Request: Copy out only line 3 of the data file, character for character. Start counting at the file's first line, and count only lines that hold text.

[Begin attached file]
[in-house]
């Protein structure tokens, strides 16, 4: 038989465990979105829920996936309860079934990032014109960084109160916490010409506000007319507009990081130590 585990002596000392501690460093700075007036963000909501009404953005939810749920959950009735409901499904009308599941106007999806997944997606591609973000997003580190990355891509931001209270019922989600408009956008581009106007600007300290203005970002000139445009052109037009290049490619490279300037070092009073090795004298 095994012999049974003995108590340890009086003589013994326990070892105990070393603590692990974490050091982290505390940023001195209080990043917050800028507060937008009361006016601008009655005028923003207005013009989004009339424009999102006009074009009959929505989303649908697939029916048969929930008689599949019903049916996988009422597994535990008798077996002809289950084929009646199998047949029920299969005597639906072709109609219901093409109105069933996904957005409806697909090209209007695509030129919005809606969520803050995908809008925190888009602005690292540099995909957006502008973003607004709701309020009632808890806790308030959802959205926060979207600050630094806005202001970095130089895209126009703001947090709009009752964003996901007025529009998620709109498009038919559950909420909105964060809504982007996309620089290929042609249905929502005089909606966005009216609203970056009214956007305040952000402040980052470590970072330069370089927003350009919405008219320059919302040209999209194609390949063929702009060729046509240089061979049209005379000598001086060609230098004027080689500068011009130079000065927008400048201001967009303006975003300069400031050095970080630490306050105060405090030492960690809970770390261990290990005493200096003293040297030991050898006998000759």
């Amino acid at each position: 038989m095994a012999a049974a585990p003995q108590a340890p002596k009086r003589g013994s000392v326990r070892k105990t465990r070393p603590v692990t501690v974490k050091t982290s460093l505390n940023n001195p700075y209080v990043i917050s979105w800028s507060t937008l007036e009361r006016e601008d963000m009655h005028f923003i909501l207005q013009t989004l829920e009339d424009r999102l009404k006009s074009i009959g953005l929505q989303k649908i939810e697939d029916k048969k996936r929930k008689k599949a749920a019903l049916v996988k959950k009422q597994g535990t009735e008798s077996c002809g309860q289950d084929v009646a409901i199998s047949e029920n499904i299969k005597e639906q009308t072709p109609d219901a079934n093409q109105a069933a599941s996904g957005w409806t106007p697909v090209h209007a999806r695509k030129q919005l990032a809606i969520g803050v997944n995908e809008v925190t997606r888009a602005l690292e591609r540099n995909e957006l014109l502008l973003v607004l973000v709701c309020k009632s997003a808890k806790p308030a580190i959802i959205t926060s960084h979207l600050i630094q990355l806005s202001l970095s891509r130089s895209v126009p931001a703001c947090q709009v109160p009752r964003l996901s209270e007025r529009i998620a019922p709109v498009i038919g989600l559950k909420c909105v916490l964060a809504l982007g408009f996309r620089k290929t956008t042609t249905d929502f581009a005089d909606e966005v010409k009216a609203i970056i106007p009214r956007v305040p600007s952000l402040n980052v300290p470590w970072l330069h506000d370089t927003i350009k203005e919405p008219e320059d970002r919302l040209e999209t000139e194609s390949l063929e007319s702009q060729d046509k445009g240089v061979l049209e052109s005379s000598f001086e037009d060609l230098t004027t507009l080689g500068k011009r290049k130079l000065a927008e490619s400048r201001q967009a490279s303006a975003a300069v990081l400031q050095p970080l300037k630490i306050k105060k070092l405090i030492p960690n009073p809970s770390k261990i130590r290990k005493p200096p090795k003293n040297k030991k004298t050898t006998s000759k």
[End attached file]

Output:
């Amino acid at each position: 038989m095994a012999a049974a585990p003995q108590a340890p002596k009086r003589g013994s000392v326990r070892k105990t465990r070393p603590v692990t501690v974490k050091t982290s460093l505390n940023n001195p700075y209080v990043i917050s979105w800028s507060t937008l007036e009361r006016e601008d963000m009655h005028f923003i909501l207005q013009t989004l829920e009339d424009r999102l009404k006009s074009i009959g953005l929505q989303k649908i939810e697939d029916k048969k996936r929930k008689k599949a749920a019903l049916v996988k959950k009422q597994g535990t009735e008798s077996c002809g309860q289950d084929v009646a409901i199998s047949e029920n499904i299969k005597e639906q009308t072709p109609d219901a079934n093409q109105a069933a599941s996904g957005w409806t106007p697909v090209h209007a999806r695509k030129q919005l990032a809606i969520g803050v997944n995908e809008v925190t997606r888009a602005l690292e591609r540099n995909e957006l014109l502008l973003v607004l973000v709701c309020k009632s997003a808890k806790p308030a580190i959802i959205t926060s960084h979207l600050i630094q990355l806005s202001l970095s891509r130089s895209v126009p931001a703001c947090q709009v109160p009752r964003l996901s209270e007025r529009i998620a019922p709109v498009i038919g989600l559950k909420c909105v916490l964060a809504l982007g408009f996309r620089k290929t956008t042609t249905d929502f581009a005089d909606e966005v010409k009216a609203i970056i106007p009214r956007v305040p600007s952000l402040n980052v300290p470590w970072l330069h506000d370089t927003i350009k203005e919405p008219e320059d970002r919302l040209e999209t000139e194609s390949l063929e007319s702009q060729d046509k445009g240089v061979l049209e052109s005379s000598f001086e037009d060609l230098t004027t507009l080689g500068k011009r290049k130079l000065a927008e490619s400048r201001q967009a490279s303006a975003a300069v990081l400031q050095p970080l300037k630490i306050k105060k070092l405090i030492p960690n009073p809970s770390k261990i130590r290990k005493p200096p090795k003293n040297k030991k004298t050898t006998s000759k």